Report: Cologne Suspects Wrote Down German Translations of Lurid Pickup Lines, Threats

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Two north African men suspected of involvement in the Cologne, Germany sex attacks which took place on New Year’s Eve were arrested late Thursday. Police found a handwritten cheat sheet on one of the men with phrases like “I want to (have sex)” translated from Arabic to German.

The two men, whose names were partially released by German authorities, were 16-year-old Issam D. from Morocco and 23-year-old Mohamed T. from Tunisia. The Miami Herald reports Mohamed T. had a note in his pocket with phrases in both Arabic and German including “I want to kiss you,” “big breasts,” “I want to (have sex),” and “I will kill you.” Issam D. was identified by police as a known pickpocket.

In addition to the note, police also found photos and video of women being sexually assaulted on the cell phones belonging to the two men. However, the Washington Post and the Telegraph are both reporting the two men were later released for lack of evidence.

Separately, police claim to have identified a total of 34 suspects, 21 of whom are asylum seekers, with most of them being recent arrivals. The Post reports German authorities identified the nationalities of the suspects as “10 Algerians, 10 Moroccans, five Iranians, four Syrians, two Germans, one American, one Serbian and one Iraqi.” Those suspects are believed to have primarily been involved in thefts and assaults but not the sexual attacks on women.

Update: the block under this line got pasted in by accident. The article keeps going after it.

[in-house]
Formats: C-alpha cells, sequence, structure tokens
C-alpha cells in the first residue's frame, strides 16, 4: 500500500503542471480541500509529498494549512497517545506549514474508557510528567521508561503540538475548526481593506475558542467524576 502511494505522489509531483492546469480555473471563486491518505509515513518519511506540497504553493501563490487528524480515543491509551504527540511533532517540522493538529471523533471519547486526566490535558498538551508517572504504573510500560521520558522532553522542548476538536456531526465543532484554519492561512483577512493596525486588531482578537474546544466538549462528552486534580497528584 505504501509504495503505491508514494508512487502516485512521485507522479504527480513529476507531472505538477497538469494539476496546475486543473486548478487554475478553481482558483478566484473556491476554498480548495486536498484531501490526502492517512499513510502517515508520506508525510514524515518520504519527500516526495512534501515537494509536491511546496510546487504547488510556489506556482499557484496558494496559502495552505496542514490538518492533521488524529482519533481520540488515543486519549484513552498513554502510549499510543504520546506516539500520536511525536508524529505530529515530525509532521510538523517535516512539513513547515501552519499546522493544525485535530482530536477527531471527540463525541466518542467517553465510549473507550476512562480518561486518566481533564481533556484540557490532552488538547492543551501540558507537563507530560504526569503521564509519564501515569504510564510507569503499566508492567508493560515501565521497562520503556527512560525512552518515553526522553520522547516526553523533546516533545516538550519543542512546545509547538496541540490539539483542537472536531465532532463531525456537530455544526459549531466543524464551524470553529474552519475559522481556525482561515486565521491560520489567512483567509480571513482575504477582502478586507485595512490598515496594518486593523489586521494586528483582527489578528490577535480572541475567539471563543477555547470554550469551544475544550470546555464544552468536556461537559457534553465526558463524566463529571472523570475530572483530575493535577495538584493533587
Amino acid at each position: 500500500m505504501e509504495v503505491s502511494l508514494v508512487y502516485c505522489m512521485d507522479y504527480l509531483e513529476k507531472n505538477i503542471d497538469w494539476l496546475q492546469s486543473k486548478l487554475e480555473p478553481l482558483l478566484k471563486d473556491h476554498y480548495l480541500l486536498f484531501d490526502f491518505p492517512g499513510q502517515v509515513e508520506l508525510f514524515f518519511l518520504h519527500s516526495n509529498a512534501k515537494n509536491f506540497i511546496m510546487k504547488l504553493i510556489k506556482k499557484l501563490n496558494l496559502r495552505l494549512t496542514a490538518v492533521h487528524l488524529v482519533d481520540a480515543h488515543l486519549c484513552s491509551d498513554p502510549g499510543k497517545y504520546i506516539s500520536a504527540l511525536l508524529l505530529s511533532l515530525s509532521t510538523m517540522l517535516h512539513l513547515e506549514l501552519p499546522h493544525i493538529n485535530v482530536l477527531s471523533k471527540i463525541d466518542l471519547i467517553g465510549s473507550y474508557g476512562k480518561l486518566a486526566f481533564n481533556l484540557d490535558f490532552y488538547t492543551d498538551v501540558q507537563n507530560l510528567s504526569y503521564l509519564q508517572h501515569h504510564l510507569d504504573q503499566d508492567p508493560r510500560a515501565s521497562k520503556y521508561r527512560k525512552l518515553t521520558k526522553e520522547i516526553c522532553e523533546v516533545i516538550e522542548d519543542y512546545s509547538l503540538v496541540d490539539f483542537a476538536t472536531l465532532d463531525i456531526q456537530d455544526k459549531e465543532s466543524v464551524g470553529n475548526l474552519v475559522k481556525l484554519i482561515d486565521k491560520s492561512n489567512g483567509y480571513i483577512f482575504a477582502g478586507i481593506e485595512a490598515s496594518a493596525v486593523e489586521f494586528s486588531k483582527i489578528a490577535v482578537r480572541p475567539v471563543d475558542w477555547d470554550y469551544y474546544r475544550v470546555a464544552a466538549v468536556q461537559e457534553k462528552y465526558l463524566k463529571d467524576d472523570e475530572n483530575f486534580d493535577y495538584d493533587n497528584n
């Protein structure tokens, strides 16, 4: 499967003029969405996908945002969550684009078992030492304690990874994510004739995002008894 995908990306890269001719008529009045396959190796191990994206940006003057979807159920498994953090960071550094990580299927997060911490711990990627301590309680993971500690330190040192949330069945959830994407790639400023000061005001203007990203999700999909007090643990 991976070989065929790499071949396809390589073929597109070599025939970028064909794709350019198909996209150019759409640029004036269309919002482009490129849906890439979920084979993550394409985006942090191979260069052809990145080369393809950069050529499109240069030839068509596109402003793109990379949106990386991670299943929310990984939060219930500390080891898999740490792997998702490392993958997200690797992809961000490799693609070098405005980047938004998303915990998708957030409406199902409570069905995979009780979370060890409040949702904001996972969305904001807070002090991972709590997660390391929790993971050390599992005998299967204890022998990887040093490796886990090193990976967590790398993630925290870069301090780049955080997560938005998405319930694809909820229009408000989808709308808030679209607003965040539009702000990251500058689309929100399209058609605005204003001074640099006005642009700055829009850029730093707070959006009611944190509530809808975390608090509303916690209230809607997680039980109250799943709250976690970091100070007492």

The total number of police complaints in Cologne has risen to 170, with 113 of those alleging sexual assault. At least one alleged rape has been reported. Similar incidents were reported in several other German cities, including the gang rape of two teenage girls in Weil am Rhein in southern Germany by three Syrian men (two of them just 14-years-old).

The events on New Years Eve have heightened concern about Chancellor Angela Merkel’s open border policy. Germany welcomed roughly one million Middle Eastern and North African immigrants in 2015. Chancellor Merkel has denounced the attacks as “repugnant” and indicated Thursday that deportations would be considered for law breakers. “We must examine again and again whether we have already done what is necessary in terms of deportations from Germany, in order to send clear signals to those who are not prepared to abide by our legal order,” Merkel said.

Wolfgang Albers, Cologne’s Police Chief, was ordered to take early retirement Friday in the first political fallout from the attack.


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